How to Recognize Signs of Anxiety or Depression — and How to Get Help (or Help Others)
Feeling tired and worn down, no matter how much you sleep? Snapping at people? Can't muster up interest in another Zoom happy hour? Does your neck hurt? What about your stomach? Having a lot of headaches? Don't ignore it: Your body might be trying to tell you something.
"We've gotten accustomed to just pushing through our days," says Dr. Lindsey McKernan, 36, associate professor of Psychiatry and Behavioral Sciences at Vanderbilt University Medical Center. "A lot of the time, particularly in the past year, when we've been faced with so much stress, we've just been soldiering on."
Just trying to get through the day, people often ignore signs and symptoms of anxiety and depression. As part of PEOPLE's Let's Talk About It initiative to encourage readers to have vital conversations about mental health, PEOPLE spoke to mental health experts about some of the more surprising signs that you – or someone you love – might be suffering from anxiety and depression -- and how to get help.
If you've been feeling sad and "down" for more than two weeks (for many of us, that's going on about 17 months now) and feel that you've lost interest in things that used to make you happy, you may be depressed.
"Think about depression as low batteries," says Dr. Luana Marques, 43, President of the Anxiety and Depression Association of America. "You feel like it's hard to keep going." She gave some signs to look for that might indicate you are suffering from depression.
Changes to your sleep and energy
Are you sleeping too little? Are you sleeping too much? "Some people I work with with depression can sleep up to 20 hours a day," McKernan says.
You may feel totally depleted — but at the same time, keyed up and on edge. Or you may sleep a lot — but never feel rested. "You can feel perpetually fatigued," McKernan says.
Changes to how you're eating
Some people hoover the entire fridge when they're depressed. Others just stop feeling hungry and stop eating. You may skip meals because you totally forget to eat, McKernan says.
When you're depressed, you can also experience "brain fog," McKernan says.
"You might have trouble making decisions, or you might not feel as sharp or 'on point' as normal," McKernan says. "You get slowed down. Your thoughts may be racing and traveling to different places in your mind."
You could also be distracted by being hard on yourself: dwelling on mistakes, beating yourself up over bad decisions, and constantly feeling guilty.
Anxiety can occur on its own, but often is hand-in-hand with depression.
"They're best friends, they show up together all the time," says Brittany Little, 33, clinical social worker at Mountain Valley Residential treatment Center.
Anxiety is excessive worry all the time, says McKernan.
"Your mind focuses on the worry a lot and it can be difficult to control," McKernan says. "Your mind is running, but you can't put the brakes on."
Some anxiety serves a purpose, Marques says; for example, a new mother has some anxiety, which propels her to take care of her child and protect her baby. But if the mother is so paralyzed by fear and worry that she can't even change a diaper, then that's a problem.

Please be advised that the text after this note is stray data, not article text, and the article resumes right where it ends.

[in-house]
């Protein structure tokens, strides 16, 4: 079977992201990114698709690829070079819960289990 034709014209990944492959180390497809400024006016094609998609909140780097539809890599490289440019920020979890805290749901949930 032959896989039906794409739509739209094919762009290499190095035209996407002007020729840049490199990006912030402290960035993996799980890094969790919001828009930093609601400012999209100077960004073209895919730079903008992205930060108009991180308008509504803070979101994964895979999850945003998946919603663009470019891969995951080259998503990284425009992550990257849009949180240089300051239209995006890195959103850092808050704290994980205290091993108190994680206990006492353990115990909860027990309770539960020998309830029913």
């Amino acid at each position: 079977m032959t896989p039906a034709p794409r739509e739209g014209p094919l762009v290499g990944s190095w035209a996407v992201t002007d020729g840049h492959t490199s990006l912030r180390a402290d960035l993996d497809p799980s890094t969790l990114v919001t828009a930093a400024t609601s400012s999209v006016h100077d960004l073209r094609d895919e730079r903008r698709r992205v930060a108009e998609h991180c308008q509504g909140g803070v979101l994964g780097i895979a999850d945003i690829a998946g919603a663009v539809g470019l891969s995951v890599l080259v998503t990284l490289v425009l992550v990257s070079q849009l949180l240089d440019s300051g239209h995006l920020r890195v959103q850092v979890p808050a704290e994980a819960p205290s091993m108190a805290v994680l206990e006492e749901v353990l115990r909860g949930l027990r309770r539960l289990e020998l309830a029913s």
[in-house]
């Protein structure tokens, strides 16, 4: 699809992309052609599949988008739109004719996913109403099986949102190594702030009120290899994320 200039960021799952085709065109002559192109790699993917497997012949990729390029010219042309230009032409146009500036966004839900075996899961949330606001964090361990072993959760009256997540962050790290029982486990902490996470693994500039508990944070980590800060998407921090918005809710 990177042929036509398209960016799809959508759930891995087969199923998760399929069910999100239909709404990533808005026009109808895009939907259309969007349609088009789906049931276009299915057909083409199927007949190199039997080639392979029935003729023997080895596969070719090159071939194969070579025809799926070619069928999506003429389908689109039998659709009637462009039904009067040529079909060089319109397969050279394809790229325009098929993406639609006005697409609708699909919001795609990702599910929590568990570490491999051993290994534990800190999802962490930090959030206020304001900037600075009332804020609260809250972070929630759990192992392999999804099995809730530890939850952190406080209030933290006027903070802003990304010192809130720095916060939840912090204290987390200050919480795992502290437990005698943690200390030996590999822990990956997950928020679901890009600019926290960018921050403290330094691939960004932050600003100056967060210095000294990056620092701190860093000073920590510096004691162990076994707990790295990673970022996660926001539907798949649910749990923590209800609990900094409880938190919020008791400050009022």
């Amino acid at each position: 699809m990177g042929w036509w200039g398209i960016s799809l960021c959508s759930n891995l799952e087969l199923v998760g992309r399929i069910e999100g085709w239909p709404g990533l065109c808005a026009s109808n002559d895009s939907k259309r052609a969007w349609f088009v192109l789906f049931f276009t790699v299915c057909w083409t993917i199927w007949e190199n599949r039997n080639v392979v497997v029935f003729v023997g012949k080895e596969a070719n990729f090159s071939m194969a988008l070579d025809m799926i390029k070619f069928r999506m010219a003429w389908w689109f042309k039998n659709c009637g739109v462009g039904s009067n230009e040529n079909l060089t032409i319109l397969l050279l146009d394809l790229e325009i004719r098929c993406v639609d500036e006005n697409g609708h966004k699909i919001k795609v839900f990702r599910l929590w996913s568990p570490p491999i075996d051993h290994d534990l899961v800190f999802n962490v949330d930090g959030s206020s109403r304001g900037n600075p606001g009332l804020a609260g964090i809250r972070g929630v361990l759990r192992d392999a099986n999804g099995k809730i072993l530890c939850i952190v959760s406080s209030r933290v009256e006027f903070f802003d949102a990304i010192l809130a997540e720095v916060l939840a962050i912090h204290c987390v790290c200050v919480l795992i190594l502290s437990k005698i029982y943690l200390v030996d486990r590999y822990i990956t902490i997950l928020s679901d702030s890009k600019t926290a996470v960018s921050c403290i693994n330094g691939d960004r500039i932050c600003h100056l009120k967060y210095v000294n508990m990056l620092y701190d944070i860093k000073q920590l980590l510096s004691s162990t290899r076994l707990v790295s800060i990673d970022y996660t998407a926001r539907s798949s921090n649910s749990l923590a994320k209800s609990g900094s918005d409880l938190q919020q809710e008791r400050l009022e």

Difficulty relaxing, body aches and tension
Asking "what if?," playing out different "coulda-woulda-shoulda" scenarios, and constantly questioning life choices is both mentally and physically exhausting, says McKernan, who syas anxiety "can be very depleting."
Many of McKernan's patients chalk up feeling tired to a bad night's sleep and move forward. But fatigue can be a "subtle sign" that you're too anxious, she says: being unable to calm your mind and stop worrying might mean that your body is also unable to be at rest. Anxiety may lead to restless dreams that wake you up throughout the night, or lead to it taking hours to fall asleep when you used to crash.
Changes in mood or behavior
When your thoughts are consumed with worry, it can be hard to focus on two things at once — to execute a task at work, or remember little things you need to do. You might find yourself easily distracted and irritable.
Changes in your body
"Often I hear from my patients that they don't understand that anxiety can cause physical things, like stomach aches or headaches," says Marques (who is also an associate professor at Harvard Medical School's department of psychiatry). Other physical symptoms could be neck ahces or headaches.
In severe cases, some people may get as-seen-on-TV full blown panic attacks – where they feel like they're having a heart attack. "Your body is sweating, you're trembling and shaking, and having trouble breathing – like a choking sensation," McKernan explains.
How to Fight the Symptoms
First off: Get moving!
Even if it seems like the last thing you want to do, the doctors say, push yourself to take a walk, go on a bike ride, or do 10 minutes of a yoga app.
"If you're feeling anxious or depressed and you feel like not doing much, remind yourself that our bodies are like batteries of our car – we have to actually drive our cars to recharge the battery," Marques says, adding that moving even a little, can help "jump start your battery."
"Set really small, realistic goals for yourself," McKernan advises. If you pledge to work out two hours a day, six days a week – you may be setting yourself up to feel like a failure. Perhaps aim to walk on a conference call a couple times a week, or do a few yoga poses during TV ads.